SCOTUS Clarence Thomas accused of fanning flames of racism
Justice Clarence Thomas sits during a group photo at the Supreme Court in Washington, on Friday, April 23, 2021. Supreme Court justices have long prized confidentiality. It's one of the reasons the leak of a draft opinion in a major abortion case last week was so shocking. But it's not just the justices' work on opinions that they understandably like to keep under wraps. The justices are also ultimately the gatekeepers to information about their travel, speaking engagements and health issues. (Erin Schaff/The New York Times via AP, Pool, File)

For many, the Supreme Court not only abolished abortion rights in America with its June 24, 2022, decision but also ended any semblance of racial tolerance in the United States. Former President Donald Trump’s Make America Great Again cry proved an easy to read between-the-lines moniker, but even that was seen as nothing more than the typical dog whistle – until now.

After the high court’s ruling, the MAGA crowd has become more emboldened.

“President Trump, on behalf of all the Maga patriots in America, I want to thank you for the historic victory for white life in the Supreme Court [June 24],” Illinois Republican Mary Miller told a cheering crowd during a rally as she stood next to the former president.

Running for reelection in the 15th congressional district, Miller received an invite from Trump to speak. Her camp attempted to deflect from her racist comment, stating that she misspoke and intended to say, “right to life.”

Responding to a tweet by the nation’s first African American president, Texas GOP Sen. John Cornyn compared the decision to reverse Roe v. Wade to segregation.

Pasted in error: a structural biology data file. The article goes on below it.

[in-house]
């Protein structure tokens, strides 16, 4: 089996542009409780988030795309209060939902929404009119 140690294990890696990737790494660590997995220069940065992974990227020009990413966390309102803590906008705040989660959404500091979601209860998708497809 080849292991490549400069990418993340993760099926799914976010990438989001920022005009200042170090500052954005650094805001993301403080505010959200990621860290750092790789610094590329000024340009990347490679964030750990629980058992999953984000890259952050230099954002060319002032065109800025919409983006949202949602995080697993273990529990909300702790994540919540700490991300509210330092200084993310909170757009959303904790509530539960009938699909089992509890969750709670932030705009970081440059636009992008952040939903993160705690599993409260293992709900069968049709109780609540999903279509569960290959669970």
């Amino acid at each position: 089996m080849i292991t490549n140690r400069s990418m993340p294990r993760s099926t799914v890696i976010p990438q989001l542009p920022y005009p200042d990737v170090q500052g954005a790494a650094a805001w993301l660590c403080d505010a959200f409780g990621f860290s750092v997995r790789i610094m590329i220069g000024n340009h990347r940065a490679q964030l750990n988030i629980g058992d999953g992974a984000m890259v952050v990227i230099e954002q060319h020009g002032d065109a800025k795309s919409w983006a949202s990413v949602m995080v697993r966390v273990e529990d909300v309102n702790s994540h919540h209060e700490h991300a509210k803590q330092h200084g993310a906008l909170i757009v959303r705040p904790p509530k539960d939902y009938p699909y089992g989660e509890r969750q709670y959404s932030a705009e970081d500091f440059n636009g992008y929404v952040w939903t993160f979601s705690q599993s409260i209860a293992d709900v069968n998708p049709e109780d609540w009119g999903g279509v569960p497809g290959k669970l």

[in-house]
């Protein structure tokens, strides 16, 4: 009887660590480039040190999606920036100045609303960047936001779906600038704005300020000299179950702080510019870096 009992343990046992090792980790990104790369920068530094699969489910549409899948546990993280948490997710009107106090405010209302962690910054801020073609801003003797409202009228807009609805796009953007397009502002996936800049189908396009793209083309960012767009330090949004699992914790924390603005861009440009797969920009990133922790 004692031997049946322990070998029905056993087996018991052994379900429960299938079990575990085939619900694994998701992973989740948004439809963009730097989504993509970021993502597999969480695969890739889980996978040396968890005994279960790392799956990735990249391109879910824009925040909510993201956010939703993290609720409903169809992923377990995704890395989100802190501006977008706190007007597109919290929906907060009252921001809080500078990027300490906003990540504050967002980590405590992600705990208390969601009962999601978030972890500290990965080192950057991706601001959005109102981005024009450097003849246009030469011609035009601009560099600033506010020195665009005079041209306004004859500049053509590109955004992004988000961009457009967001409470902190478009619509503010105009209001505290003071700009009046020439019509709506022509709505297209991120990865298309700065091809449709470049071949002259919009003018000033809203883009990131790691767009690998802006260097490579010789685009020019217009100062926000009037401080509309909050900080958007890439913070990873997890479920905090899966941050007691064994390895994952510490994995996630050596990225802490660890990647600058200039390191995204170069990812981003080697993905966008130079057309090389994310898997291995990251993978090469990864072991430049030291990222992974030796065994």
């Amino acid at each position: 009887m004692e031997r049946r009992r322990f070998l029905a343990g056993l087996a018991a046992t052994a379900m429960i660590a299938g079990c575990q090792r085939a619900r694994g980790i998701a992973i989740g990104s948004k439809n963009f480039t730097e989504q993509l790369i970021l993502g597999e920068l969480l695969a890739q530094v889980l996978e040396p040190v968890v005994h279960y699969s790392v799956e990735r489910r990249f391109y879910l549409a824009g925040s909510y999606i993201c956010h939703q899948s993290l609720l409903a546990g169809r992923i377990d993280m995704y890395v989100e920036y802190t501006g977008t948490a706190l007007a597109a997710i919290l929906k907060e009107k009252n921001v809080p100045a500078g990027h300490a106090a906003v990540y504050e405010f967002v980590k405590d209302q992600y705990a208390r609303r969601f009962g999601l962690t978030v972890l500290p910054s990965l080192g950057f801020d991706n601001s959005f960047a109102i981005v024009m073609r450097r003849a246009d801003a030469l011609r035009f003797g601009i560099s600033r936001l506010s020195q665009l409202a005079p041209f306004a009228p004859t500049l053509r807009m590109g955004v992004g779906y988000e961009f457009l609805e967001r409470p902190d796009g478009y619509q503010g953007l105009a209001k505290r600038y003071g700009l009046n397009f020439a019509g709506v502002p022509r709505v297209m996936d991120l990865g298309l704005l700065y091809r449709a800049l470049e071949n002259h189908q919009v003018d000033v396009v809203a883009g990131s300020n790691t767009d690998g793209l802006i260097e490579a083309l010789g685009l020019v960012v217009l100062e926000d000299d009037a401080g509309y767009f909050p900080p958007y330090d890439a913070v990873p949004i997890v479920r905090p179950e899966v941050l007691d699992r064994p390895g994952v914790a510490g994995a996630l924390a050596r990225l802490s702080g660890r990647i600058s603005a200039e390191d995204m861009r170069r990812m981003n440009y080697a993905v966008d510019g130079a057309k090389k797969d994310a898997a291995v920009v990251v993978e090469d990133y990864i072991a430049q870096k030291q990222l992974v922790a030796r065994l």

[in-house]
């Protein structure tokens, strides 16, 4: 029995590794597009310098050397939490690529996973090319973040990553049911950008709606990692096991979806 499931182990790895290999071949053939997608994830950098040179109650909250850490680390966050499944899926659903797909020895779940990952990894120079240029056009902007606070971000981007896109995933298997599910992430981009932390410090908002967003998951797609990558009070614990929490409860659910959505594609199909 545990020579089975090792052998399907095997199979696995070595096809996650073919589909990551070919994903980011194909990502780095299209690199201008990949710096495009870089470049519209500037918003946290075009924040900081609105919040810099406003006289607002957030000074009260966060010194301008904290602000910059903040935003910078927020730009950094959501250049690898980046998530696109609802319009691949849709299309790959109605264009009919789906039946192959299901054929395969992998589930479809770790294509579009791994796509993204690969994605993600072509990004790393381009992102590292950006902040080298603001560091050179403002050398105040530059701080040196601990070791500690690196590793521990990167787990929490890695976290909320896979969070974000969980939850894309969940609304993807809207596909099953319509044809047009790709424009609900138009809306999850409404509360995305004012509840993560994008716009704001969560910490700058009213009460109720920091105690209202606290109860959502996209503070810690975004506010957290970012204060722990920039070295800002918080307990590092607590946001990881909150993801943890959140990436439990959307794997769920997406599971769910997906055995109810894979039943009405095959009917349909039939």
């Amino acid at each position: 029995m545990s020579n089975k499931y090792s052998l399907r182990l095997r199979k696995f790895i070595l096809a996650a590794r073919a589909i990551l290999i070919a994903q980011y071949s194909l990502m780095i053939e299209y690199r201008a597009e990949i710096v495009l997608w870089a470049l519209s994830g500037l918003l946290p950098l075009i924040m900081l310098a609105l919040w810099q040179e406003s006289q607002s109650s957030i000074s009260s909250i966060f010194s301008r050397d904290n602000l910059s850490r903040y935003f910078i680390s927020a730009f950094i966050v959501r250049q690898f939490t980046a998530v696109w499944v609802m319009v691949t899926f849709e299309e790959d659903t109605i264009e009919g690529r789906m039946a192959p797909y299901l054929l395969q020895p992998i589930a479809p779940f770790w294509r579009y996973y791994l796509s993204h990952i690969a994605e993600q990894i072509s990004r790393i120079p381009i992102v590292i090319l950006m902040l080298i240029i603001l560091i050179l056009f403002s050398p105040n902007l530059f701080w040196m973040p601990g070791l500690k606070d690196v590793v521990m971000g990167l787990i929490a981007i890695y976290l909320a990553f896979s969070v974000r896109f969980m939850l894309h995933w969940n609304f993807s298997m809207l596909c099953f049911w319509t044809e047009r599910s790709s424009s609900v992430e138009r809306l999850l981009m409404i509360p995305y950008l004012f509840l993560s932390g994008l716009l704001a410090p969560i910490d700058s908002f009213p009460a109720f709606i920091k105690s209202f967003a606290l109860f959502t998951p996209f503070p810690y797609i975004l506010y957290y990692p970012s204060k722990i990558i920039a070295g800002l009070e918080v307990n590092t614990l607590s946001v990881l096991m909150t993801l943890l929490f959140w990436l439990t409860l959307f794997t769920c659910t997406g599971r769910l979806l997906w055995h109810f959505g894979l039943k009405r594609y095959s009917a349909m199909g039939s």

“Now do Plessy v. Ferguson and Brown v. Board of Education,” Cornyn tweeted at Obama following the 44th president writing that the court not only reversed nearly 50 years of precedent, “it relegated the most intensely personal decision someone can make to the whims of politicians and ideologues – attacking the essential freedoms of millions of Americans.”

Cornyn echoed what many in the GOP and the high court’s conservative majority have always whispered: a desire to overturn Brown v. Board of Education and resurrect the 1800s doctrine of “separate but equal” to re-establish racial segregation laws that inherently imply that Black people are inferior.

“In future cases, we should reconsider all of this Court’s substantive due process precedents, including Griswold, Lawrence, and Obergefell,” Justice Clarence Thomas wrote a day before abolishing Roe.

In the 1965 Griswold v. Connecticut case, the court voted 7-2 to strike down a law restricting married couples’ access to birth control. The cases of Lawrence and Obergefell respectively made same-sex activity and marriages legal.

Jim Obergefell, the plaintiff in that landmark case, noted that Thomas specifically named same-sex and contraceptive rights, in his opinion, omitting interracial marriage.

If the court overturned that law, Thomas’ marriage to Ginni, who is white, would face peril.

Thomas also votied to strike down New York’s gun law, even after more than 277 mass shootings have occurred in 2022. The Black justice invoked the Dred Scott decision, where then-chief justice Roger Taney cautioned that African Americans would have the right to carry firearms in public if the court recognized them as U.S. citizens.

“Even Chief Justice Taney recognized that public carry was a component of the right to keep and bear arms – a right free Blacks were often denied in antebellum America,” Thomas said.

Thomas also compared abortion statistics to soldiers killed during the Civil War. “I join the opinion of the court because it correctly holds that there is no constitutional right to abortion,” Thomas wrote. “Abortion is not deeply rooted in this nation’s history and tradition. It’s not implicit in the concept of ordered liberty,” he said.